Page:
How to Write Both Fast & Well, Part 3: The One Point Rule

Message box

(Also published at Huffington Post.) In any one communication, you can only make one point.

Count on people forgetting everything else. That's because our minds throw away almost all new information -- by necessity, since we wouldn't be able to tote brains big enough to store a day's worth. Even the seven digits of a (US) phone number are hard to learn, requiring that we repeat them over and over to get them out of short term memory and into the long term version.*

This is why a good angle -- a simple, emotionally compelling idea -- is so important: if people are only going to remember one thing (and they are), you want it to be the right thing.

How to Write Both Fast & Well, Part 2: Know What the Heck You Mean

Cloud-shaped thought bubble containing question marks

(Also published at Huffington Post.) Last time, I introduced the power of a good angle for both speeding and improving your writing. Today I'll go into more detail on how choose that angle. The most important question to ask yourself is the simplest: "What the heck am I actually trying to say?" As, it happens, this also is one of the hardest questions. That's because: (1) You must truly understand your subject. That means work, and (2) You must commit to an idea that may turn out to be wrong or unpopular. That means risk.

Creating Content Driving You Crazy? Here’s How to Write Both Fast and Well (Pt 1)

Stressed-out woman on couch with laptop

(Also published at Huffington Post.) Compared to our pre-digital forebears, we're expected to produce torrents of writing: emails, text messages, blog posts, social media, presentations.

That's because publishing all that stuff is easier than ever. The trouble is, the actual writing isn't -- especially if you care about quality.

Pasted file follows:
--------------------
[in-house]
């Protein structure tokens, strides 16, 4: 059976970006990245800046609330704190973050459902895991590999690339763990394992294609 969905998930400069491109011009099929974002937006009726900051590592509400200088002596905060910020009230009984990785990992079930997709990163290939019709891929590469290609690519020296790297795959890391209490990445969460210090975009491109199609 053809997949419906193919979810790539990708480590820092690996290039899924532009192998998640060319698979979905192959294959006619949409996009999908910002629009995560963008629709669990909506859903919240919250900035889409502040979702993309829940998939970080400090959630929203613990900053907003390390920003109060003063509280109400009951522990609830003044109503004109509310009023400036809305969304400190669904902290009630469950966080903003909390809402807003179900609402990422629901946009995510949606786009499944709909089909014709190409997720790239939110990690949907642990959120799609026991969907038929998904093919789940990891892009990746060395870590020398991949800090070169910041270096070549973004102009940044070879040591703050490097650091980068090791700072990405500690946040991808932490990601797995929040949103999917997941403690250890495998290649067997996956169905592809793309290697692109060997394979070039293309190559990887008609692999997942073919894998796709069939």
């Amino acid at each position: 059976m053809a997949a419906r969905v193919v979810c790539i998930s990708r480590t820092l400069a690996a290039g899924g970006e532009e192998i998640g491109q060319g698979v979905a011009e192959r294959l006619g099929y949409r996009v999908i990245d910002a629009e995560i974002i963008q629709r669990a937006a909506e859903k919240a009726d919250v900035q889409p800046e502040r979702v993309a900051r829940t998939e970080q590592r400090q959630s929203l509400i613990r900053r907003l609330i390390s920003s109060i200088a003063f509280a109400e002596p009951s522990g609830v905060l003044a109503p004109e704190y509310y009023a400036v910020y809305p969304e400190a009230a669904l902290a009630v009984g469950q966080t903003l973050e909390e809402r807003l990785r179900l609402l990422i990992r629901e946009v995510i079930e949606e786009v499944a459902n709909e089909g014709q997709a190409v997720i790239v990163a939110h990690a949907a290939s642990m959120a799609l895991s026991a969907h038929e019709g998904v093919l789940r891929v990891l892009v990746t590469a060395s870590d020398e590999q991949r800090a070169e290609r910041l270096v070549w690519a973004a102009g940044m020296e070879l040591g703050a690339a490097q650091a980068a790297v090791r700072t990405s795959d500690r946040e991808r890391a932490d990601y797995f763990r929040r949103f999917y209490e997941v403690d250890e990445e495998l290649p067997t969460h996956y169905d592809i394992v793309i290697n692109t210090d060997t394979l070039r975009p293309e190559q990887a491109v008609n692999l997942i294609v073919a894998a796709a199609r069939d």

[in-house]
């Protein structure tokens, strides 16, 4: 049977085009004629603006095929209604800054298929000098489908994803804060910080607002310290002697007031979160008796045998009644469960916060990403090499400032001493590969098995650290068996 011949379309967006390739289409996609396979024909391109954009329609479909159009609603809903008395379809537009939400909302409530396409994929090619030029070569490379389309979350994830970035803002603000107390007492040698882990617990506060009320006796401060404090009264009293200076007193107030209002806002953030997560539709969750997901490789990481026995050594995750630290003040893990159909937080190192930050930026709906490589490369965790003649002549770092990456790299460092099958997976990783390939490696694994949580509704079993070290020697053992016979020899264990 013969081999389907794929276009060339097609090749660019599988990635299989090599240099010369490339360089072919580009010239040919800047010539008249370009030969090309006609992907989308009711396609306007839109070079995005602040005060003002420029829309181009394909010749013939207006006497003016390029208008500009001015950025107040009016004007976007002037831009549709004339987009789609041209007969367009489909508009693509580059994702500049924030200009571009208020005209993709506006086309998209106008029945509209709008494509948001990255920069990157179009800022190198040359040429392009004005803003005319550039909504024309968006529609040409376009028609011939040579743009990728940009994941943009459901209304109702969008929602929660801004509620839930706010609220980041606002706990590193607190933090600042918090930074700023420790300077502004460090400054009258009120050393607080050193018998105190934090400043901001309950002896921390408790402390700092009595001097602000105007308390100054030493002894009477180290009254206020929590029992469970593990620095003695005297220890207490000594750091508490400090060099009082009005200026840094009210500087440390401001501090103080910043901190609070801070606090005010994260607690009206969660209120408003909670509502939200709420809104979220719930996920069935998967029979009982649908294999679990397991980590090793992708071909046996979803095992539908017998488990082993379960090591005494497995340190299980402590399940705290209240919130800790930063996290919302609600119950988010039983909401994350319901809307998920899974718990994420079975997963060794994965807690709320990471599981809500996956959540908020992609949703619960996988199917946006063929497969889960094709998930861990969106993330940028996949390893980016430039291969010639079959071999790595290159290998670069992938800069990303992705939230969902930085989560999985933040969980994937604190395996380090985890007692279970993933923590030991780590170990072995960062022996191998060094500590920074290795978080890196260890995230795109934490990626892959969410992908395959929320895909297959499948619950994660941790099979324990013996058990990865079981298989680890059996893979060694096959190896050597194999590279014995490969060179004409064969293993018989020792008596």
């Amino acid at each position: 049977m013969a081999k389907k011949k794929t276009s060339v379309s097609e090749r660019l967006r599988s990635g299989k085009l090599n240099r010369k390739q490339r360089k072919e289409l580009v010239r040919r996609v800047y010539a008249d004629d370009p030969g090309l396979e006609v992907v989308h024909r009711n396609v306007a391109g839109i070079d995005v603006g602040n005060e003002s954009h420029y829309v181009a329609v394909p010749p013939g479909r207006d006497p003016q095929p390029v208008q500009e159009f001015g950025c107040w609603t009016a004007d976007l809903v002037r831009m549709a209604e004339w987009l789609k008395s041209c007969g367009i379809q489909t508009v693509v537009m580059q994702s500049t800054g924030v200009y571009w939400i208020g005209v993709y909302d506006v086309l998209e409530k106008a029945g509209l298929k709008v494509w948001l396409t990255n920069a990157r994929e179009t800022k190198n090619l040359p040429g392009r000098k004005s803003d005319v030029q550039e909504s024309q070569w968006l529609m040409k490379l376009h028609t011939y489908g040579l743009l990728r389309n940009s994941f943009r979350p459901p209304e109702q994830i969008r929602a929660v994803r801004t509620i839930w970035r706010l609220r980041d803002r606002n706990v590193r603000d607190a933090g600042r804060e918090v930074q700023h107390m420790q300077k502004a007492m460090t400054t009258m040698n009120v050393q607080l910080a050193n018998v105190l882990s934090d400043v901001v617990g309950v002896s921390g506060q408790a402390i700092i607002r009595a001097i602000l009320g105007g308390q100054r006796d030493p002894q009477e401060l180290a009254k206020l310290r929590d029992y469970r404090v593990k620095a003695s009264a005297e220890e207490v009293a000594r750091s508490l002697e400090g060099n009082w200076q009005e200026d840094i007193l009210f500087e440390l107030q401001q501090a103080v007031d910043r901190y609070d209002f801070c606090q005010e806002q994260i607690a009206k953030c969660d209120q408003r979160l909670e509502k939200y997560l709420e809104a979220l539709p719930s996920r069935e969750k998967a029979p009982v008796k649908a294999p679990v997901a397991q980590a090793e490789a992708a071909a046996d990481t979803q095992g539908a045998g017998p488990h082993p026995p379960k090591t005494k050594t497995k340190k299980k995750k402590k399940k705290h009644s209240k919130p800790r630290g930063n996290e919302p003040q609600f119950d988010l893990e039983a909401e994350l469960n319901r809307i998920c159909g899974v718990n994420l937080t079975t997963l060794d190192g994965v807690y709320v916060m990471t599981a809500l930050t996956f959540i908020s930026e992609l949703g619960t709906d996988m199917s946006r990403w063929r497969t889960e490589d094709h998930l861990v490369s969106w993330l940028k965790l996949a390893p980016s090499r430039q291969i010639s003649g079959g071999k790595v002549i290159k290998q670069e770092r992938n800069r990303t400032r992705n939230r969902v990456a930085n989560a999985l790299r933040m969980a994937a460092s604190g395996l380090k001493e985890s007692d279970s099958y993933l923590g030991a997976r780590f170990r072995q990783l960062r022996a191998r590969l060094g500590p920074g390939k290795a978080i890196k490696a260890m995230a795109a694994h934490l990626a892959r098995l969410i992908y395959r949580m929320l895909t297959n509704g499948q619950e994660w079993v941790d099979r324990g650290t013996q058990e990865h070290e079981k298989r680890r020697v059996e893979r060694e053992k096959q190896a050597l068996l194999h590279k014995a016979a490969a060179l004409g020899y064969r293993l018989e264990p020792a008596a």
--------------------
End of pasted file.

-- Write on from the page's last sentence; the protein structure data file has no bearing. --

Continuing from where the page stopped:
"Easy reading is damn hard writing," as Nathaniel Hawthorne said.

So how to write both fast and well?

Inspiration on the Fly


Here's a great new tool for us creatives - Palettab - available as a Chrome extension. It works like this: Everytime you open a new tab in Chrome,  a new combination of color palette and fonts appears in the browser window. If you see a color you like, simply click, and the hex number is copied to your clipboard. All the fonts are available via Google fonts. Simple to install, really easy use, find it here: Palettab

How to get a designer's best work for a logo, website, ad - anything


A long time ago, I had to learn from scratch how to manage visual designers, after having started out as a composer and audio producer, with no training in graphic arts -- back then I thought of it as "the blind leading the deaf."

Luckily, I found that most of the skills I'd developed while working with sound carried over to other disciplines, too. There's one skill above all that I believe managers need to master in order to get the best work from a designer or any creative professional:

Talk about why, not how.

Leadership Lessons from Obama for America's COO

Spencer Critchley

Last week I was in Washington, DC for a couple of days, connecting with old political friends -- and one new one. The new one turned out to have some very interesting things to say about leadership, from a unique perspective: playing a key role in assembling Barack Obama's first presidential campaign (this is not to say that the old friends weren't very interesting, too).

While Henry DeSio was serving as the Chief Operating Officer of Obama For America 2008, I was on the ground working on communications teams in battleground states. I never met him back then, but I'm glad I have now. He's working on a book about his experiences, and the lessons that can be drawn from them.


Subscribe to Dastardly Cleverness in the Service of Good RSS